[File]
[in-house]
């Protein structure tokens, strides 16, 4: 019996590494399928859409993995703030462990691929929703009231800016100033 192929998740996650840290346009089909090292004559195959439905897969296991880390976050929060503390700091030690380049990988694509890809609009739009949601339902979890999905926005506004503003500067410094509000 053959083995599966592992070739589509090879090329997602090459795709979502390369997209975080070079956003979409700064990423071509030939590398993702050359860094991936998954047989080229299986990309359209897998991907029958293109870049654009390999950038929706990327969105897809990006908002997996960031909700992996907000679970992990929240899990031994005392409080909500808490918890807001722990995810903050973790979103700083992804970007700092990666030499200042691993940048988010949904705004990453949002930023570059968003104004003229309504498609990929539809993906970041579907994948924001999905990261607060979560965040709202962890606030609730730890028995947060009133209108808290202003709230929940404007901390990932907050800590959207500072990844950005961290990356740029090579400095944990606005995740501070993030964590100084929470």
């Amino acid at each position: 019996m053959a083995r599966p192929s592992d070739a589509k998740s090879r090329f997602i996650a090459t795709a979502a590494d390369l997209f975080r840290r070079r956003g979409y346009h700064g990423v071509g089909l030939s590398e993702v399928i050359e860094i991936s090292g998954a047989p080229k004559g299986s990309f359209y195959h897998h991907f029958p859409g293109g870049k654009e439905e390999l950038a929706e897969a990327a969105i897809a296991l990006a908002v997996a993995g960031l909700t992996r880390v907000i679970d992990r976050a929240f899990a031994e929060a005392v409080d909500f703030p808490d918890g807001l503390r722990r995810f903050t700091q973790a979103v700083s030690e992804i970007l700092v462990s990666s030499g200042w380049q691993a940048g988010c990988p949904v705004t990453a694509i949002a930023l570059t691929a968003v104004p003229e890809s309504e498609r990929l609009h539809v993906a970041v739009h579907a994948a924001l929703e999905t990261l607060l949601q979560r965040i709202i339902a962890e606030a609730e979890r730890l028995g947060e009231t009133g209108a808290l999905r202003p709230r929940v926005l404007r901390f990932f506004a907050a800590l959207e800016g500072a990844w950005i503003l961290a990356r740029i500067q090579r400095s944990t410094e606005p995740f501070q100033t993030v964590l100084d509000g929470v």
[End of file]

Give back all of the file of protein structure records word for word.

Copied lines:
[in-house]
């Protein structure tokens, strides 16, 4: 019996590494399928859409993995703030462990691929929703009231800016100033 192929998740996650840290346009089909090292004559195959439905897969296991880390976050929060503390700091030690380049990988694509890809609009739009949601339902979890999905926005506004503003500067410094509000 053959083995599966592992070739589509090879090329997602090459795709979502390369997209975080070079956003979409700064990423071509030939590398993702050359860094991936998954047989080229299986990309359209897998991907029958293109870049654009390999950038929706990327969105897809990006908002997996960031909700992996907000679970992990929240899990031994005392409080909500808490918890807001722990995810903050973790979103700083992804970007700092990666030499200042691993940048988010949904705004990453949002930023570059968003104004003229309504498609990929539809993906970041579907994948924001999905990261607060979560965040709202962890606030609730730890028995947060009133209108808290202003709230929940404007901390990932907050800590959207500072990844950005961290990356740029090579400095944990606005995740501070993030964590100084929470």
């Amino acid at each position: 019996m053959a083995r599966p192929s592992d070739a589509k998740s090879r090329f997602i996650a090459t795709a979502a590494d390369l997209f975080r840290r070079r956003g979409y346009h700064g990423v071509g089909l030939s590398e993702v399928i050359e860094i991936s090292g998954a047989p080229k004559g299986s990309f359209y195959h897998h991907f029958p859409g293109g870049k654009e439905e390999l950038a929706e897969a990327a969105i897809a296991l990006a908002v997996a993995g960031l909700t992996r880390v907000i679970d992990r976050a929240f899990a031994e929060a005392v409080d909500f703030p808490d918890g807001l503390r722990r995810f903050t700091q973790a979103v700083s030690e992804i970007l700092v462990s990666s030499g200042w380049q691993a940048g988010c990988p949904v705004t990453a694509i949002a930023l570059t691929a968003v104004p003229e890809s309504e498609r990929l609009h539809v993906a970041v739009h579907a994948a924001l929703e999905t990261l607060l949601q979560r965040i709202i339902a962890e606030a609730e979890r730890l028995g947060e009231t009133g209108a808290l999905r202003p709230r929940v926005l404007r901390f990932f506004a907050a800590l959207e800016g500072a990844w950005i503003l961290a990356r740029i500067q090579r400095s944990t410094e606005p995740f501070q100033t993030v964590l100084d509000g929470v």